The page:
In Q3, gross margin was 42%, a decrease of 6 percentage points year-over-year, primarily due to amortization of intangible assets associated with the Xilinx acquisition. Non-GAAP gross margin was 50%, an increase of 2 percentage points year-over-year, primarily driven by higher Embedded and Data Center segment revenue. Gross margin and non-GAAP gross margin include $160 million of charges for inventory, pricing, and related reserves in the graphics and client businesses. AMD said its R&D costs in the quarter were higher. AMD has $5.6 billion in cash.
Data Center segment revenue was $1.6 billion, up 45% year-over-year driven by strong sales of Epyc server processors. Operating income was $505 million, or 31% of revenue, compared to $308 million or 28% a year ago.
“We delivered our tenth straight quarter of record server processor sales driven by strong demand for third Gen Epyc processors and initial shipments of our next-generation Genoa CPU to select customers,” Su said in an analyst call.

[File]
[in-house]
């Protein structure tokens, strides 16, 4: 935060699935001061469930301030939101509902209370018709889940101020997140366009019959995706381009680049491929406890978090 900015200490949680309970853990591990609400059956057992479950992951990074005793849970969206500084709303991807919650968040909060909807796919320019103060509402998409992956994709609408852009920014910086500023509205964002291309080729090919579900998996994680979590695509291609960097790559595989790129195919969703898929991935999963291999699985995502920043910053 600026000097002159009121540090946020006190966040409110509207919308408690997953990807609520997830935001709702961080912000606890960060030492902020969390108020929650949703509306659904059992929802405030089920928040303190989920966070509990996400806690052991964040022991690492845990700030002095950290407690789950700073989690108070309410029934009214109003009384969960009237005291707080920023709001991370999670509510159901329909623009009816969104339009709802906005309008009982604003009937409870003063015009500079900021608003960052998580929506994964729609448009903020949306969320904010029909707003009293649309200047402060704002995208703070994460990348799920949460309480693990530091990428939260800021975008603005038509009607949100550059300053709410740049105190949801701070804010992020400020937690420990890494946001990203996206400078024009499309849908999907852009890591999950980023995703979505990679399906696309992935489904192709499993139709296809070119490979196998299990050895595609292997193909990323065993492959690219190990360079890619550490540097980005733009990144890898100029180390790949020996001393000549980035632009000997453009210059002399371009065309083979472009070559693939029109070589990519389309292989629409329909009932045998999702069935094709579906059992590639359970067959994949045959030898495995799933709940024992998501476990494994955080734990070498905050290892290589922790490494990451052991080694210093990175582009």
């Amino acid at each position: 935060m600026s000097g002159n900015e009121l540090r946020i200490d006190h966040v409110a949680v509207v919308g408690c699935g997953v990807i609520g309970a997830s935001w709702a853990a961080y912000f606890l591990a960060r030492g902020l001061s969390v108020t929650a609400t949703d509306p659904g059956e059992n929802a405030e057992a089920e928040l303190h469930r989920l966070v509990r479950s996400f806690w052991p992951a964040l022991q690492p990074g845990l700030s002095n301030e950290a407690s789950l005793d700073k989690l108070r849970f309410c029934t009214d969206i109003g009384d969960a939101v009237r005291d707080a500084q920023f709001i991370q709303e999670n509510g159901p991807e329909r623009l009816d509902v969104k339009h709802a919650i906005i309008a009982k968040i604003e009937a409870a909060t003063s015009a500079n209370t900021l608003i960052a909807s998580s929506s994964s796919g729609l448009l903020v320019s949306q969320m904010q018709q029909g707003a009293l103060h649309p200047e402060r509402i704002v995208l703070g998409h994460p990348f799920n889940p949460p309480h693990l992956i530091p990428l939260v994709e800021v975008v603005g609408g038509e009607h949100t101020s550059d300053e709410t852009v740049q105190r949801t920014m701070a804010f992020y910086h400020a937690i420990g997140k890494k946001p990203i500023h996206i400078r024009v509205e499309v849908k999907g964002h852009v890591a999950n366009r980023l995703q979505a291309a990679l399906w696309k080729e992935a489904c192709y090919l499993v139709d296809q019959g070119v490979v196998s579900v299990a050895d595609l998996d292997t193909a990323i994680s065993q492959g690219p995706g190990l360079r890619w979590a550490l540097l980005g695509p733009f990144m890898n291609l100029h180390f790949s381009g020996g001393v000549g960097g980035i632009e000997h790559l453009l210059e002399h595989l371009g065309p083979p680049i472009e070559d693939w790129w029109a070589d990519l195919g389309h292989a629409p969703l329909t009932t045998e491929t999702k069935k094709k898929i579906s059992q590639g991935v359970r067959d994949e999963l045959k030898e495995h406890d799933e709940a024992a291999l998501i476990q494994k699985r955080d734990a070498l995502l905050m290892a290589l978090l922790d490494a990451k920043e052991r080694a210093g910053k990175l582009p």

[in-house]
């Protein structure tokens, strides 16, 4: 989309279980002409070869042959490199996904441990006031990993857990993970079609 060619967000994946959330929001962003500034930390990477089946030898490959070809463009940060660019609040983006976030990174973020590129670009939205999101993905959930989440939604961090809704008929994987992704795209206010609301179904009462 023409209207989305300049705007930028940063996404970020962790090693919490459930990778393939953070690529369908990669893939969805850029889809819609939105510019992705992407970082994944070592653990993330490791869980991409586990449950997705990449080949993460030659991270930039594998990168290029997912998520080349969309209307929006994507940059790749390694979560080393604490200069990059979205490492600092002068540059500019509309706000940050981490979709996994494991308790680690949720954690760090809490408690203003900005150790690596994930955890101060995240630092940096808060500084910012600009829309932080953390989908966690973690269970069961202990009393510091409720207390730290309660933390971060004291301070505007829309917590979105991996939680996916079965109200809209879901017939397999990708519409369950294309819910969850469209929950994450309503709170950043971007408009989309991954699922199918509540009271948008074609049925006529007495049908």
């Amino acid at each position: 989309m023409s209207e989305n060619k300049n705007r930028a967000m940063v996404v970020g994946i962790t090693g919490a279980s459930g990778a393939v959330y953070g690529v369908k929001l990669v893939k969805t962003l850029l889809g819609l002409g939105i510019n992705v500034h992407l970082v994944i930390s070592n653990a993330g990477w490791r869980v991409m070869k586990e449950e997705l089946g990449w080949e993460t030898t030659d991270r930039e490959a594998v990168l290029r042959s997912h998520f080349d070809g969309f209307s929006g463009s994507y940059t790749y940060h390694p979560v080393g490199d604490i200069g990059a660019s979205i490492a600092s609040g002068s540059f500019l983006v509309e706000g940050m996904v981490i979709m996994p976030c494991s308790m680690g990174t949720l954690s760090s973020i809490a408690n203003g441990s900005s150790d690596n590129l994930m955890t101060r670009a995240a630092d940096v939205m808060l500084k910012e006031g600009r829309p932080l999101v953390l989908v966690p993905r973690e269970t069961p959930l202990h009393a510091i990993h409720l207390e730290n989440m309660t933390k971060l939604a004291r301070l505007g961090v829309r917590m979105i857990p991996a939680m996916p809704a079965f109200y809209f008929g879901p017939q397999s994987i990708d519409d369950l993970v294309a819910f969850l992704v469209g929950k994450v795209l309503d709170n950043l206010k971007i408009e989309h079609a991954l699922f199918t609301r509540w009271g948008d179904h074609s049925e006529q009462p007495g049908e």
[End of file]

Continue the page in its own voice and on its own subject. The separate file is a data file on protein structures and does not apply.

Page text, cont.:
She said AMD is publicly launching Genoa processors next week and it is ramping production to support initial cloud deployments and the introduction of fourth-generation Epyc processor platforms.
She noted that cloud revenue more than doubled from a year ago and increased sequentially as multiple hyperscale companies expanded their deployments of Epyc processors. But OEM revenue was down in enterprise as server OEMs as the pace slowed. AMD has 2023 processors coming for telco and cloud applications.
Client segment revenue was $1.0 billion, down 40% year-over-year due to reduced processor shipments resulting from a weak PC market and a significant inventory correction across the PC supply chain. Client processor ASP increased year-over-year driven primarily by a richer mix of Ryzen desktop processor sales.
Operating loss was $26 million, compared to operating income of $490 million or 29% a year ago. The decrease was primarily due to lower revenue.